Catholic religious also manipulated their own rules and withheld information from bondspeople to keep them in bondage. Edmond, enslaved to the RSCJs in Missouri, was retained by the sisters because he was a “good person” while the religious petitioned the bishop for permission to sell his wife to the Deep South because they feared she would set their house on fire. When a contingent of RSCJs later joined the Jesuits in 1841 at a mission to the Potawatomi in Sugar Creek, Kansas, they brought Edmond with them, despite slavery’s prohibition in that part of the territory. The superior, Lucile Mathevon, wrote, “I don’t tell [Edmond] he’s free in Kansas, even though he would probably stay. I am being very careful not to let him learn that he is free here, for even though he is content and perhaps too pious to take advantage of [his free status], he is nonetheless more certain (if that is possible) to leave it alone, if he remains ignorant of it.”

A network of enslavement


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On October 7, 1822, Bishop Louis DuBourg purchased the Henry and Jenny Nesbit family and sent them to the Vincentian seminary in Perryville, Missouri. In the decades to come, the Nesbits were exchanged, shared, and sold among numerous dioceses and religious orders. While the family tree above excludes certain details in the interest of clarity, it charts the relationships of some of those enslaved persons whose ties were severed by the decisions of clerics. For a more complete tree, contact the author.

Dioceses and religious orders cultivated a system of exchanging and sharing enslaved people among themselves, a process exemplified by the experience of the Nesbit family. Across several generations, the Nesbits were separated for the service of clerics and religious orders in the dioceses of St. Louis and New Orleans. When Catholic religious shared the labor of enslaved people, they tore families apart.

The record begins in 1822, when Bishop Louis DuBourg purchased Henry and Jenny Burch Nesbit and their nine children, a number that would grow in the years to come. DuBourg initially planned to send the family to labor for the recently established Jesuit mission in Florissant, Missouri. Instead, DuBourg diverted the Nesbits to Perryville, Missouri, to toil at the Vincentian seminary. Over the coming years, DuBourg and his successor, Joseph Rosati, capriciously moved members of the Nesbit family to other religious in the diocese.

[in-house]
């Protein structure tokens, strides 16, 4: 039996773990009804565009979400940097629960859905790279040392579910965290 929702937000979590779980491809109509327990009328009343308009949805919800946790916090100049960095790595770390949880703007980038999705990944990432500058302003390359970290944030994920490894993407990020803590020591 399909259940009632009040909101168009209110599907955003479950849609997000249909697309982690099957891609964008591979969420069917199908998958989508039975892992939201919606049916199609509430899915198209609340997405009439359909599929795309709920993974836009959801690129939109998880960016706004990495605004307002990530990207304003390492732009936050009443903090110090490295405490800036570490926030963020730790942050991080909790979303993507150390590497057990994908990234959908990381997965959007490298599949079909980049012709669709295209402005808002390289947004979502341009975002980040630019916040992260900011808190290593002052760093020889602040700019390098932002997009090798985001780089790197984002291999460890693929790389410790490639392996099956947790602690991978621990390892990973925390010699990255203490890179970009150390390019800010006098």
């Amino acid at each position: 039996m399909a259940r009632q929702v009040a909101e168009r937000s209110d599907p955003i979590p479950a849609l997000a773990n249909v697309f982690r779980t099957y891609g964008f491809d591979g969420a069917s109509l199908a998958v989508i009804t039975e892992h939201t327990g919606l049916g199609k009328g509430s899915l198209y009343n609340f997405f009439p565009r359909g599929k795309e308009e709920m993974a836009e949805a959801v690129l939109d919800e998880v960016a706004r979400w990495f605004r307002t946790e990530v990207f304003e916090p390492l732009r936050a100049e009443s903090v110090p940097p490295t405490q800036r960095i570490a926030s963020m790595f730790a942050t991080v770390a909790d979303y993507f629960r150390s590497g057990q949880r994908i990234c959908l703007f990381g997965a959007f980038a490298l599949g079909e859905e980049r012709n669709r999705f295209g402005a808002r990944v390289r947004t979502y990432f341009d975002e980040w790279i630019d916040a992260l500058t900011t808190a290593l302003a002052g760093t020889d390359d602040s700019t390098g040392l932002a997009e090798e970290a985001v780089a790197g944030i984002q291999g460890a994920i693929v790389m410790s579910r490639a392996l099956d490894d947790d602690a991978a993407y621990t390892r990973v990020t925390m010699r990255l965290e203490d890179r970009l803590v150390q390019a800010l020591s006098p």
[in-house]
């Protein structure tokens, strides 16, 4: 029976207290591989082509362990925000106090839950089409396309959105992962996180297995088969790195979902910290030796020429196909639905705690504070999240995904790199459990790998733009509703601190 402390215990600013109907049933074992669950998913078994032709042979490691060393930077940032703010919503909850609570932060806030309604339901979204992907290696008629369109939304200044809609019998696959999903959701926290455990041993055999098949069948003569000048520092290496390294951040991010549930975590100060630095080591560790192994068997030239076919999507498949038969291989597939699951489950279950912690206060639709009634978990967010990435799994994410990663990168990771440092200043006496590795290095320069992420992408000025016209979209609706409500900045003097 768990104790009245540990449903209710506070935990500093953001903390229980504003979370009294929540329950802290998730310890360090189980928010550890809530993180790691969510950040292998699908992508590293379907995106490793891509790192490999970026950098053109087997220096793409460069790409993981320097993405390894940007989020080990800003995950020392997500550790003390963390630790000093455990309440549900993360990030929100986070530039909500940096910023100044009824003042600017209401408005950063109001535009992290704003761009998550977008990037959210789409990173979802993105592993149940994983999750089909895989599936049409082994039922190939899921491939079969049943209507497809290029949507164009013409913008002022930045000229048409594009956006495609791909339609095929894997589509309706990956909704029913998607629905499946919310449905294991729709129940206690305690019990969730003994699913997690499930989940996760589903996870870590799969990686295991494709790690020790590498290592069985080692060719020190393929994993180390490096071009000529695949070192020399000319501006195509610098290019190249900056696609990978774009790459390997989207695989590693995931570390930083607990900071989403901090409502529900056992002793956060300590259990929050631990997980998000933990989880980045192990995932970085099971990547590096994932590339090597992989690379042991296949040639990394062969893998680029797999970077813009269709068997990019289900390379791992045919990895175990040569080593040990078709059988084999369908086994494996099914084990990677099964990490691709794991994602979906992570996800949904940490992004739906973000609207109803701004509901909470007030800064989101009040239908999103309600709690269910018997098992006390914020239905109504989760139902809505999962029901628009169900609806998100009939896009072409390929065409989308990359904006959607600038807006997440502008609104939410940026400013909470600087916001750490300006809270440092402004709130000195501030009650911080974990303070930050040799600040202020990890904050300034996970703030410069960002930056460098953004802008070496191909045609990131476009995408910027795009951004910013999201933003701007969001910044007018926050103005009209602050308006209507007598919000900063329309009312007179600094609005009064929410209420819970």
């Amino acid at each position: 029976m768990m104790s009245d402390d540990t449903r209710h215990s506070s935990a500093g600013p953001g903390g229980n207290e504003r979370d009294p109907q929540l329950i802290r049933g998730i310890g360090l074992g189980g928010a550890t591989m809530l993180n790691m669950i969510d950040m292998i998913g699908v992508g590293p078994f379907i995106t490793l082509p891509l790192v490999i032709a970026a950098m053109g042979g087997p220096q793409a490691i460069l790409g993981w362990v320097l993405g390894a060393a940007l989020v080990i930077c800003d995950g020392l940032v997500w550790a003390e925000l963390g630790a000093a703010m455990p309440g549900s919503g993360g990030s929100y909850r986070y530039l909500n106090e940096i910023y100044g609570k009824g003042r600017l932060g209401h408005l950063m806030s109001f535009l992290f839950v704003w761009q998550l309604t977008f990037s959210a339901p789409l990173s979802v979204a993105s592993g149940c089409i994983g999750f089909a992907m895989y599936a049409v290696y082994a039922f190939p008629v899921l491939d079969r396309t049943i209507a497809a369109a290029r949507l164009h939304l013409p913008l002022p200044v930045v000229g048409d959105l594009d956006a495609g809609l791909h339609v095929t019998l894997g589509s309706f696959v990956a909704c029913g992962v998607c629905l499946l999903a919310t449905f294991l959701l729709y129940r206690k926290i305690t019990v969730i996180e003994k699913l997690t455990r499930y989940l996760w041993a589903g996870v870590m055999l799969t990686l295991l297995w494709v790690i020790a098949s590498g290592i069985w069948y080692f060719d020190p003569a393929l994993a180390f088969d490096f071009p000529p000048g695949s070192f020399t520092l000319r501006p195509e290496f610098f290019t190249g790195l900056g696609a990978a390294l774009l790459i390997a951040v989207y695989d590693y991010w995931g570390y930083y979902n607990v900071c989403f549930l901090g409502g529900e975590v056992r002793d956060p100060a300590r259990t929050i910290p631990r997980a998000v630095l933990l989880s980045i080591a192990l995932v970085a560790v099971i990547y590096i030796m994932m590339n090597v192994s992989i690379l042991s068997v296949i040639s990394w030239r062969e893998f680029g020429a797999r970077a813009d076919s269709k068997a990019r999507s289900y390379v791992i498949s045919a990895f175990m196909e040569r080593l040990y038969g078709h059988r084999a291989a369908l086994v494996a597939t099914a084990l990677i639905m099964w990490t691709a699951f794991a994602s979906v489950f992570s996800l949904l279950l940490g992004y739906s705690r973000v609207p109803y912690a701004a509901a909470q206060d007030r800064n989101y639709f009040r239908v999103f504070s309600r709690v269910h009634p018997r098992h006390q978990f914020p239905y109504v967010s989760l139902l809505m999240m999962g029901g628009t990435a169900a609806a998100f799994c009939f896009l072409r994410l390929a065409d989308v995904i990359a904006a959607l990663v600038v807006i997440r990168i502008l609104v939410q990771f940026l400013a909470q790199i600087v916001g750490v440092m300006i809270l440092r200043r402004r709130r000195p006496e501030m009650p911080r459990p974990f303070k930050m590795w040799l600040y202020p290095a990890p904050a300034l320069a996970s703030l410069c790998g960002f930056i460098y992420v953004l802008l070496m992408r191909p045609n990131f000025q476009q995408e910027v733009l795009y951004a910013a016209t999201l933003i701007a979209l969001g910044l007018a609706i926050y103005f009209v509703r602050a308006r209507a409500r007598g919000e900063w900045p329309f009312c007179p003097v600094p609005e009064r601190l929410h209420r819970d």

Charles Nesbit, Henry and Jenny’s eldest child, was regularly sent between Perryville and the bishop’s residence in St. Louis, where he served as the prelate’s cook and personal attendant, accompanying him on trips through Missouri and Louisiana. In Perryville, Charles married Areminta, and together they had Mary Ann, Stephen, and Elizabeth. Charles continued to be forced to make the approximately 80-mile trek between Perryville and St. Louis, sometimes with his family and sometimes separated; their nomadic life meant that Mary Ann and Stephen were baptized in Perryville, Elizabeth in St. Louis. In 1831, Rosati exchanged Charles’ sister Mary and her two infant children, then in St. Louis, with Areminta, Mary Ann, and Stephen, presumably to unite most of Charles Nesbit’s family in St. Louis. Any time together in St. Louis, however, was short-lived, for in March 1836 Rosati loaned Charles to Cahokia, Illinois, to paint, plaster, and whitewash a house Rosati bought to serve as a convent for the Sisters of Saint Joseph. By July 1837, Rosati had placed Charles under the charge of Reverend Joseph Anthony Lutz, who tried to pass him on to the Jesuits but instead hired him as a cook to a Mr. Leonard for a year. Charles attempted to escape three months later, but Leonard sent the constable after Charles, who was captured and imprisoned for three days. His escape unsuccessful, Charles sued for freedom in 1840 on the basis of having been sent to labor in Illinois, a free state. Shortly after Charles filed suit, Rosati left town and appointed Jesuit Peter Verhaegen to supervise Charles, forcing him to withdraw his suit against Rosati and re-file against Verhaegen. As the suit dragged on, Verhaegen and Rosati impeded it by attempting to sell Charles, hiring him out to cook on a steamboat on the Mississippi (removing him from the court’s jurisdiction and preventing him from meeting with counsel), and pressuring key witnesses to evade court and to change their testimony. While Charles appears to have won his freedom, what became of him and his family remains unknown.